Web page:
4. The complainant then filed a revision in the Court of the District Magistrate of Kanpur; and the revision came up for hearing before the Additional District Magistrate of the same place who did not agree with the view point of the trial Court that, even if the applicant had paid Rs. 1 ,100 to the accused, it was an illegal and void agreement and so no offence was committed. He was of the opinion that there was sufficient prima facie evidence against the opposite party for a charge being framed against him. Accordingly, he remanded the case to the trial Court with a direction that further inquiry should be made in the case and necessary action should be taken according to law.

5. Against this order of the Additional District Magistrate this revision has been filed. Learned counsel for the applicant has, in the first place, contended that inasmuch as the complaint filed by Shri Rikhabh Kumar is based upon an illegal contract, in respect of which a civil remedy is barred, it is not open to the complainant to prosecute his co-conspirator. This argument assumes the correctness of the finding of fact recorded by the learned Magistrate that between the complainant and the accused there was an illegal and void agreement of the nature alleged in the complaint. If the applicant had induced the complainant to part with a sum of Rs. 1,100 on the assurance that ha would exert his influence over the Income-tax Officer so as to persuade him to assess the complainant in a particular manner, the Magistrate had only to see what offence, if any, had been committed by the applicant and for what offence he should be charged. Learned counsel for the complainant has pointed out that the applicant could have been charged for all or any of the offences punishable under Sections 420, 163 or 409, Penal Code. If the facts proved by the evidence constituted the offence with which the applicant was charged or any other offence, it was immaterial whether the offence involved an illegal or void contract, which could not be enforced in a civil Court.

6. It is not possible to lay down as a general proposition of law that in each and every case where cheating is based upon a void and illegal agreement there can be no criminal prosecution for cheating. The offence of cheating has been thus defined in Section 415, Penal Code:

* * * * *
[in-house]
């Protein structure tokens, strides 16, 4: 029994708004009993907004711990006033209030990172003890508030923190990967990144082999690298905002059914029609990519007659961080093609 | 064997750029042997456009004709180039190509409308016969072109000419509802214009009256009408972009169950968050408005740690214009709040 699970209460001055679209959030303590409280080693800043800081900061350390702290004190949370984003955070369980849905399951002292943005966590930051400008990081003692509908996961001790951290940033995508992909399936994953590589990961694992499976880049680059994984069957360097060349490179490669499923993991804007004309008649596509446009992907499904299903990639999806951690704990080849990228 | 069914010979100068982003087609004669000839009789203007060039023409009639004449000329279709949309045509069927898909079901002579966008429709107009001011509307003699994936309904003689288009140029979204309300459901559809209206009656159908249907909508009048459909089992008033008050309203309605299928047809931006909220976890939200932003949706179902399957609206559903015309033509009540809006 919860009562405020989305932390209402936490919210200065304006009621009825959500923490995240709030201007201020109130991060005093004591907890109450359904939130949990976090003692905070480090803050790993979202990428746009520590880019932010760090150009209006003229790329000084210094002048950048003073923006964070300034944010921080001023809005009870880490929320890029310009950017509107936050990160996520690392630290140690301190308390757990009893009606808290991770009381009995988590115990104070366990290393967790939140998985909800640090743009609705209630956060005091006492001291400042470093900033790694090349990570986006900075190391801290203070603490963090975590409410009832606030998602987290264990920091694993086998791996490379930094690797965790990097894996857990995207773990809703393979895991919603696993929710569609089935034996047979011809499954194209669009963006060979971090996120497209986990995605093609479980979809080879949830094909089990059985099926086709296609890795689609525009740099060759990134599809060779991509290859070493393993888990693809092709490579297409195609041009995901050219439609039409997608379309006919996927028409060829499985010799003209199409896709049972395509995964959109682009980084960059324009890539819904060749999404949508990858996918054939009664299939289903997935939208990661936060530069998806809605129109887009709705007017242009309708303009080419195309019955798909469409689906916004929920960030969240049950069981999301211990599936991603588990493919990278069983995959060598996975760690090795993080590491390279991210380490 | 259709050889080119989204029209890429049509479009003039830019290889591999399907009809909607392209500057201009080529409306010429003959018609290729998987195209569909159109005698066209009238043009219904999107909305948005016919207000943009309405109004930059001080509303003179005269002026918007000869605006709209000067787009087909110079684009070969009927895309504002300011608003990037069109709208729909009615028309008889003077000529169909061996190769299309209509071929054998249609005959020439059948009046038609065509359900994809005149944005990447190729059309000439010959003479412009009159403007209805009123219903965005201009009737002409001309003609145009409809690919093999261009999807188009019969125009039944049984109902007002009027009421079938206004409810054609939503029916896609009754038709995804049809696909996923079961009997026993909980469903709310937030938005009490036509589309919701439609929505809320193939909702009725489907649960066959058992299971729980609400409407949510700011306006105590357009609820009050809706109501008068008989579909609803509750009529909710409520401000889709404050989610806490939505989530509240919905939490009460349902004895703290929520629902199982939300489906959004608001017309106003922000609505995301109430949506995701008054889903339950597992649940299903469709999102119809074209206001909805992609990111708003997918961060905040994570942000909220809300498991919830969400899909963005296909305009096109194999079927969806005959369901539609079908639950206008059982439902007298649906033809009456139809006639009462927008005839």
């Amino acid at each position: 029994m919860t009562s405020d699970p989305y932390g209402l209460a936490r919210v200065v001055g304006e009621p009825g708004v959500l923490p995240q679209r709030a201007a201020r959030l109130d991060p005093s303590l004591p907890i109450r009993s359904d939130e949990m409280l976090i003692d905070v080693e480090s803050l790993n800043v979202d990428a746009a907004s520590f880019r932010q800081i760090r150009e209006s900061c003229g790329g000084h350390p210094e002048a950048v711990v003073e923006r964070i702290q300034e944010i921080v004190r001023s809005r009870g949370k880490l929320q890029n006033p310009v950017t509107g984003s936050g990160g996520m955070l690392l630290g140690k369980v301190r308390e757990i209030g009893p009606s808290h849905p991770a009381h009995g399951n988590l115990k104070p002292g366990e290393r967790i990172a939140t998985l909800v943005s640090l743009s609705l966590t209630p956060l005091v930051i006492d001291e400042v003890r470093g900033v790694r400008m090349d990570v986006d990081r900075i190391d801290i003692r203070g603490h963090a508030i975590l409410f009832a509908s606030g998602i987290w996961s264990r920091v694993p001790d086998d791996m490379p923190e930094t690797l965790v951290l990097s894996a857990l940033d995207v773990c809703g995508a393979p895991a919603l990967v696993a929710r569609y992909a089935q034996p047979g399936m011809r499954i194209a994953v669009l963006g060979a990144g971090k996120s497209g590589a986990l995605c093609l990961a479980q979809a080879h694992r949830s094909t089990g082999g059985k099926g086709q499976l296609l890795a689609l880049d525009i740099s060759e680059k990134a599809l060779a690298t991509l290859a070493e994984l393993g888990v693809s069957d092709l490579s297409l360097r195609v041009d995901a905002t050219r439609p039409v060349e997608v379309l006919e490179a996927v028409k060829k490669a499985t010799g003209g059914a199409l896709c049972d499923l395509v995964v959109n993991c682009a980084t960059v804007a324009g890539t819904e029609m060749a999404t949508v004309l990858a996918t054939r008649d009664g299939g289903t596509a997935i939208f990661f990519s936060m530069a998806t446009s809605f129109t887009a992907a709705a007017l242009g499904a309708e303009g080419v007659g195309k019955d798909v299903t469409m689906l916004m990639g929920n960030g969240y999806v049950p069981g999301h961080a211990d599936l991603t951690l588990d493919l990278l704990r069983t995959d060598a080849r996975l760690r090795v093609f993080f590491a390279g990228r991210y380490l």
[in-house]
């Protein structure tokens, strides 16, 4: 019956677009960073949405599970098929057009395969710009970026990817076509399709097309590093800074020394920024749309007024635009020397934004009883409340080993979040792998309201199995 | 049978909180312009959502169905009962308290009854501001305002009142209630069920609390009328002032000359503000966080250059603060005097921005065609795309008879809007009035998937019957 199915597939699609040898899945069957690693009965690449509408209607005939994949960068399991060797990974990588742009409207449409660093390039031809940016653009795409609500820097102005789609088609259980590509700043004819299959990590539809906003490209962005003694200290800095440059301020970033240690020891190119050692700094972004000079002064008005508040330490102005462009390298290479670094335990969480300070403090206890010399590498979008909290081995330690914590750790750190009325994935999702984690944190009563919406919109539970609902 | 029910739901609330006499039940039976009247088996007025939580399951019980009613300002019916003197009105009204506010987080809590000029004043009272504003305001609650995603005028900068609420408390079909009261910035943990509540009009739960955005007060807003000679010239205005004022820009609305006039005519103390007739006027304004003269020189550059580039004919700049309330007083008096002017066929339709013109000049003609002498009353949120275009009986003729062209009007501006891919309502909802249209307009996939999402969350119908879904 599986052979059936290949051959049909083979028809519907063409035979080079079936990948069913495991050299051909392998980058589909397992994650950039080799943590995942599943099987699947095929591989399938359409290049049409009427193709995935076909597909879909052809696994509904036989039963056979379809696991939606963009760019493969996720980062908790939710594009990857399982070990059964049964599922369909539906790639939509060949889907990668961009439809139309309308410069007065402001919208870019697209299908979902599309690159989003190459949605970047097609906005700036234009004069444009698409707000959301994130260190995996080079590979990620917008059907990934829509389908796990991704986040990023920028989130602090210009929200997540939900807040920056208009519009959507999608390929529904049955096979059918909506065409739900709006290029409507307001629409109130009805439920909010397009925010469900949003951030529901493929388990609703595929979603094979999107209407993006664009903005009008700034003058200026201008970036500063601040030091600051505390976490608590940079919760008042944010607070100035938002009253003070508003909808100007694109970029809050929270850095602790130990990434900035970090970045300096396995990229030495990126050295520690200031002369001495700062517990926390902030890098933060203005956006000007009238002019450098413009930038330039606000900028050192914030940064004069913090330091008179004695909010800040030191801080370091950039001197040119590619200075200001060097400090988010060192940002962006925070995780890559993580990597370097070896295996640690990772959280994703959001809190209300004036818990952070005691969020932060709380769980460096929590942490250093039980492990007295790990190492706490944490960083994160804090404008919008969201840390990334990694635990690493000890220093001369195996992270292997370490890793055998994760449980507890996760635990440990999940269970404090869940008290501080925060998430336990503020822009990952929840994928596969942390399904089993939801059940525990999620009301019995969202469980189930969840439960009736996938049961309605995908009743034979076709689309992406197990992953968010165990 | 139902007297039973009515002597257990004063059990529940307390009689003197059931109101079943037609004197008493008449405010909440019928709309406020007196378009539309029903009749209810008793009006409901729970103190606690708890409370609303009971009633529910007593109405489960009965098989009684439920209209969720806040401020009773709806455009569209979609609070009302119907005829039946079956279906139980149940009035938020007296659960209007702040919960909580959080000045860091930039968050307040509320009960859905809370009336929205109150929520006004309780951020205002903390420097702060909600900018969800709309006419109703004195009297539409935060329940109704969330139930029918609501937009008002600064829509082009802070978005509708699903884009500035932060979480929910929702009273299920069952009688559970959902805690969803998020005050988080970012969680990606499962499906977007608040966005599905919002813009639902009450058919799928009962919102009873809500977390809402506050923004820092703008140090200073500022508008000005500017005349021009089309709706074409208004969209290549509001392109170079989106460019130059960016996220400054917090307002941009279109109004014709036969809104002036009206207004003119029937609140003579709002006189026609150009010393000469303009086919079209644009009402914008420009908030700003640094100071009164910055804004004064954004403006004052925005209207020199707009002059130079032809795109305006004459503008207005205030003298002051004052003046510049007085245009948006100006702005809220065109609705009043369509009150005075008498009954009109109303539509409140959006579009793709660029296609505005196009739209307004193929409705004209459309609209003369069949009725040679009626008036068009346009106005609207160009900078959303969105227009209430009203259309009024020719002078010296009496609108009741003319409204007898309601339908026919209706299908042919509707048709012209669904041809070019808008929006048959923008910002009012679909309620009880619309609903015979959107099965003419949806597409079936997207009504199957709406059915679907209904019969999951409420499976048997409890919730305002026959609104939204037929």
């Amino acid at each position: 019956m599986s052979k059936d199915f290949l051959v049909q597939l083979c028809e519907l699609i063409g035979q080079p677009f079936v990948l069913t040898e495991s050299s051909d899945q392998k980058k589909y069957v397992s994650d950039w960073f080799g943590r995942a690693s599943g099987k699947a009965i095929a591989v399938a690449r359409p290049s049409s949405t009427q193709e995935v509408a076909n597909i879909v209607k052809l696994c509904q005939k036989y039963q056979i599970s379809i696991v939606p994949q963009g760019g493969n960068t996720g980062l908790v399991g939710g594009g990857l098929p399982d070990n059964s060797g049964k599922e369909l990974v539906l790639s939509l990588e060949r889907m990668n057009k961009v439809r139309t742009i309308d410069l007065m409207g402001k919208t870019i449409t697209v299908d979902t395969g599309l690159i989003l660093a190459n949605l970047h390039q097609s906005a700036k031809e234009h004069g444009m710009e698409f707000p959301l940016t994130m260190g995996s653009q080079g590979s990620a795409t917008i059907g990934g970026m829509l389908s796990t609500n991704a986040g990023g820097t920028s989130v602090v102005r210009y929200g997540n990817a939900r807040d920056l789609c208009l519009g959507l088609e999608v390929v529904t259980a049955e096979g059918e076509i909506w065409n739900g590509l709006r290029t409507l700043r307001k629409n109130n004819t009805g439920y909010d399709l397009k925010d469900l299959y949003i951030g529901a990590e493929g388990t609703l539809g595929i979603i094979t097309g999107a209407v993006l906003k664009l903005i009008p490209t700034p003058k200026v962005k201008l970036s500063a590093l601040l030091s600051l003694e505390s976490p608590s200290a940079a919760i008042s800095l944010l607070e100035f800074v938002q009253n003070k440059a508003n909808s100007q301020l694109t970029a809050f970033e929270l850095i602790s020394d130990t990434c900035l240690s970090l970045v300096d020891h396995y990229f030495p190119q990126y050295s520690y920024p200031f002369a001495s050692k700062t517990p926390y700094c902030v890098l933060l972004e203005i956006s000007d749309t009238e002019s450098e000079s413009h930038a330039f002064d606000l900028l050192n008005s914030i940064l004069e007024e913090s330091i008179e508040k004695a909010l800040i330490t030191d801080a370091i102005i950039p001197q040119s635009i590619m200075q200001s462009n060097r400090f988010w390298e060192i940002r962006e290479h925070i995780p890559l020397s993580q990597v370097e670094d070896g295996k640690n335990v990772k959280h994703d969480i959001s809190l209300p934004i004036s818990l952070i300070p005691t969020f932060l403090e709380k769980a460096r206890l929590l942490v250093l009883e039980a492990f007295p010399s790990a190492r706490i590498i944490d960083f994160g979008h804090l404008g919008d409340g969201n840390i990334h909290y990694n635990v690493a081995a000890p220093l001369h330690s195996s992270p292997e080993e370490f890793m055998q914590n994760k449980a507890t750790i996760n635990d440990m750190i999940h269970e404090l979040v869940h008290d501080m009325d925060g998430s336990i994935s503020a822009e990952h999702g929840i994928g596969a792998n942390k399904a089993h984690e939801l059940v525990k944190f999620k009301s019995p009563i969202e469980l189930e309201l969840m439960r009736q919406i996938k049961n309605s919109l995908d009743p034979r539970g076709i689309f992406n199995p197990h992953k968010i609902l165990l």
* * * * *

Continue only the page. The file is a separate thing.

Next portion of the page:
'Whoever, by deceiving any person, fraudulently or dishonestly induces the person so deceived to deliver any property to any person, or to consent that any person shall retain any property, or intentionally induces the person so deceived to do or omit to do anything which he would not do or omit if he were not so deceived, and which act or omission causes or is likely to cause damage or harm to that person in body, mind, reputation or property, is said to 'cheat'.'

The essential ingredients of the offence of cheating, therefore, are (1) deception of any person and (2) (a) fraudulently or dishonestly inducing that person to deliver any 'property to any thereon; or to consent that any person shall retain any property; or (b) intentionally inducing that person to do or omit to do anything which he would not do or omit if he were not so deceived, and which act or omission causes or is likely to cause damage or harm to that person in body, mind, reputation or property. If the essential ingredients of the offence of cheating are made out the prosecution and conviction of the accused is possible, irrespective of the fact whether cheating is based upon a void or illegal contract.

7. Learned counsel for the applicant has in support of his argument relied upon a decision of the Bombay High Court reported in Emperor v. Jani Hira, 15.I. C. 793 (Bom). In that case A agreed to let her daughter on hire to B for concubinage for a period of one year in consideration of B paying her Rs. 70. B paid A Rs. 85 in advance. Subsequently A refused to deliver her daughter to B or to return the sum of Rs. 85 advanced by him. On these facts, A was convicted of cheating. There it was held that the conviction could not be sustained, as a party should not be allowed to prosecute on a charge of cheating when he would not be entitled to obtain from a civil Court any relief for breach of the contract. It appears from the report that there was no evidence to show that there was any fraudulent or dishonest intention on the part of the accused when she took the advance of Rs. 35 from the complainant. On the other hand, it appeared that at that time she intended to let the complainant have her daughter and only changed her mind later. Consequently, the conviction for the offence of cheating was bad in law. A contrary view was, however, taken by a Division Bench of the Oudh Chief Court in Emperor v. Raghunath A. I. R. (28) 1941 Oudh 3 where it was held that a criminalprosecution for cheating can be based on a contract which cannot be enforced in a civil Court. This view is in consonance with the view taken by me above. I, therefore, see no force in the first contention put forward on behalf of the applicant.